• Women and Human Rights in Peru

    No. 151. May - June 2012

    Peruvian women suffered widespread sexual violence during the country's armed conflict. Though the war has long ceased, levels of domestic and gender-based violence remain high to date. In this article Paula Escribens, formerly of women’s rights organisation DEMUS, analyses the difficulties which Peruvian women continue to face. 

  • Amnesty: Espinar Mayor Detained

    01 June 2012

    Amnesty International urges political intervention in support of Oscar Mollohuanca, the mayor of Espinar, southern Peru. According to the release, the public official was detained on 30 May inside the municipal building by at least 30 police officers, who showed no arrest warrant and gave no reason for detaining him. He risks ill-treatment and could face an unfair trial.

  • Editorial: The Tyranny of Statistics

    31 May 2012

    The tyranny of statistics is back with a vengeance. First, we had Bill Gates in February telling the Spanish government that it makes no sense to “help countries like Peru, a middle income country with a per capita income of US$ 10,000, while there are children dying of malaria and people unable to get medicines for AIDS”. “Peru”, said Gates “has resources to exploit and could be as rich as a European country”.

  • The Scandal of Inequality in Latin America

    15 May 2012

    This recently released Christian Aid report highlights the gap between the rich and extremely poor which has fuelled crime and political instability in Latin America. A chapter on Peru examines the phenomenon of glacial melt, which directly threatens the livelihoods of thousands of small-scale farmers in the country. It also discusses development in the Huancavelica province, where nearly 80% of the population live in poverty.

  • Rio Blanco and the Conga Fallout

    150 . Feb - Mar 2012

    According to the Peruvian Human Rights Ombudsman, today there are over 20 'latent conflicts' related to extractive activity in the country. Many such disputes are likely to flare up once more as García-era suspensions expire on Humala’s watch. Of these, the conflict over Piura’s Río Blanco project is set to be the most serious.

  • Mining and Water Governance in Peru

    Open University

    In this article, written for the Peru Support Group, Leonith Hinojosa, researcher at the Open University and external associate at the University of Manchester, discusses the increasing demands on Peruvian water supplies and examines the conflicts which competition over resources have caused.

  • Humala's Cabinet Reshuffle: A Shift to the Right?

    13 December 2011

    President Ollanta Humala announced a major cabinet reshuffle on December 11, following the departure of Salomon Lerner Ghitis as president of the Council of Ministers. Lerner has been replaced by Oscar Valdés Dancuart, a retired colonel, previously interior minister. The reshuffle, which saw several left-of-centre figures dropped from the cabinet, has been widely seen as ushering in a period of more authoritarian government.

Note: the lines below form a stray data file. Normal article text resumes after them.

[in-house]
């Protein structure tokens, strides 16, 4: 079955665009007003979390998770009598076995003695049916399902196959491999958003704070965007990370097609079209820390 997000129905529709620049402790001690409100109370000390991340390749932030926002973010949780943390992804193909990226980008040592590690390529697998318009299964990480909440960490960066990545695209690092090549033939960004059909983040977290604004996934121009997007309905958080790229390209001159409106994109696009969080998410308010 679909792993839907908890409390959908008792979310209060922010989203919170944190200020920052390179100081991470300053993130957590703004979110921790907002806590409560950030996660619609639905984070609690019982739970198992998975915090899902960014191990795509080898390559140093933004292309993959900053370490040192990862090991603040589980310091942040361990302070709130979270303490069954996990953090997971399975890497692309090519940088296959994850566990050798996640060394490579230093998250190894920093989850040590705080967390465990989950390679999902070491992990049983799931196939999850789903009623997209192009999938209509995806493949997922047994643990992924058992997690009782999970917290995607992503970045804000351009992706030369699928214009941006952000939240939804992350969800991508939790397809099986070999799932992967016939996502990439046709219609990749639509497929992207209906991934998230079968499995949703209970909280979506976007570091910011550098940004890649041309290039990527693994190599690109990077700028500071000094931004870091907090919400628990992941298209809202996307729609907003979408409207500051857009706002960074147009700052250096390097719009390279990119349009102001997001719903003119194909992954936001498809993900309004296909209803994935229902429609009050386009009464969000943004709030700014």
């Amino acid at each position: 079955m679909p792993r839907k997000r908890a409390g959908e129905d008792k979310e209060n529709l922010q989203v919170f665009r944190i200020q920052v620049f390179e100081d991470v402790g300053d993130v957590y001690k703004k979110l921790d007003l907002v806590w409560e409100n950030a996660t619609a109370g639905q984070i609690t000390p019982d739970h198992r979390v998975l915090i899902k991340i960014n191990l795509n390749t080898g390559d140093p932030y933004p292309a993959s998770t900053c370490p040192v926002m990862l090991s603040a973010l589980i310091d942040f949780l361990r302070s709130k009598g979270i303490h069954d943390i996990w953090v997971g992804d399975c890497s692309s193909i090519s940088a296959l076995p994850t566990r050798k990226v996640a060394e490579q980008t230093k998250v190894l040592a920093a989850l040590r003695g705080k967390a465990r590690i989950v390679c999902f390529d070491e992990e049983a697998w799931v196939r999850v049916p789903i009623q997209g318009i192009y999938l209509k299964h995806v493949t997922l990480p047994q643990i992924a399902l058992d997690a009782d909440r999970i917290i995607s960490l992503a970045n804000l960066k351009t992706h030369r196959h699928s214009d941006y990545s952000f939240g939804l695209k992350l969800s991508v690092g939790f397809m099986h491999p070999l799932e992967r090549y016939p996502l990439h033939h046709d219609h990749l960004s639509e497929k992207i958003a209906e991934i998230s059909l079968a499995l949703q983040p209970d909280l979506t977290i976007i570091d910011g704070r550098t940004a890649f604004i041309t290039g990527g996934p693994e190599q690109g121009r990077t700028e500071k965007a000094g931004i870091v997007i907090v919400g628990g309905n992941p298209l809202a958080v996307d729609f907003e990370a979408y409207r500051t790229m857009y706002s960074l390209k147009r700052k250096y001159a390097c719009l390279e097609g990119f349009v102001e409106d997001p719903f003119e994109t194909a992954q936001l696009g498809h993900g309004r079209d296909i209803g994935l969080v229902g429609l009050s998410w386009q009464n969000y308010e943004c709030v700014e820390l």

• An Interview with Javier Diez Canseco

    No. 148. October - November 2011

    Last month the Peru Support Group invited Gana Perú deputy Javier Diez Canseco to the UK. In this interview for our bimonthly publication, the Peru Update, the Congressman describes changes in Peruvian politics since July and outlines plans for tackling corruption, social conflict and exclusion in the country.

  • Economic Policy under Humala

    IHS Global Insight

    In this article Diego Moya-Ocampos, Peru analyst at IHS Global Insight, reflects on changes and continuity in Peruvian economic policy since the inauguration of President Ollanta Humala. He also identifies a number of challenges for the Humala administration going forward, including the renegotiation of the Camisea gas contracts and the country's ongoing social conflicts.

  • A Promising Start for Humala

    No. 147. August - September 2011

    A good deal of uncertainty surrounded the election of Ollanta Humala, as well as his swearing in as president on July 28. The first two months of the new government have given the sensation that it knows where it is going and how to get there. Even some of Humala's critics have been forced to acknowledge that there is movement, and that campaign promises are being followed through.

  • Historical Overview

    Over the past century Peru has suffered a series of autocratic governments and a civil war in which nearly 70,000 people died. Many of the country's ongoing political and social problems are a legacy of its somewhat turbulent past. 

  • Society and Conflict

    Peru’s indigenous and peasant communities continue to suffer political marginalisation and discrimination. Insufficient consultation with such groups over political and developmental decisions has fostered feelings of disenfranchisement and led to elevated levels of social conflict.

  • Climate Change

    Two important reports on the impacts of climate change, the Intergovernmental Panel on Climate Change’s (IPCC ) Special Report on Emissions Scenarios and the Stern Review, place Peru as one of the countries that will be most affected by the effects of climate change.

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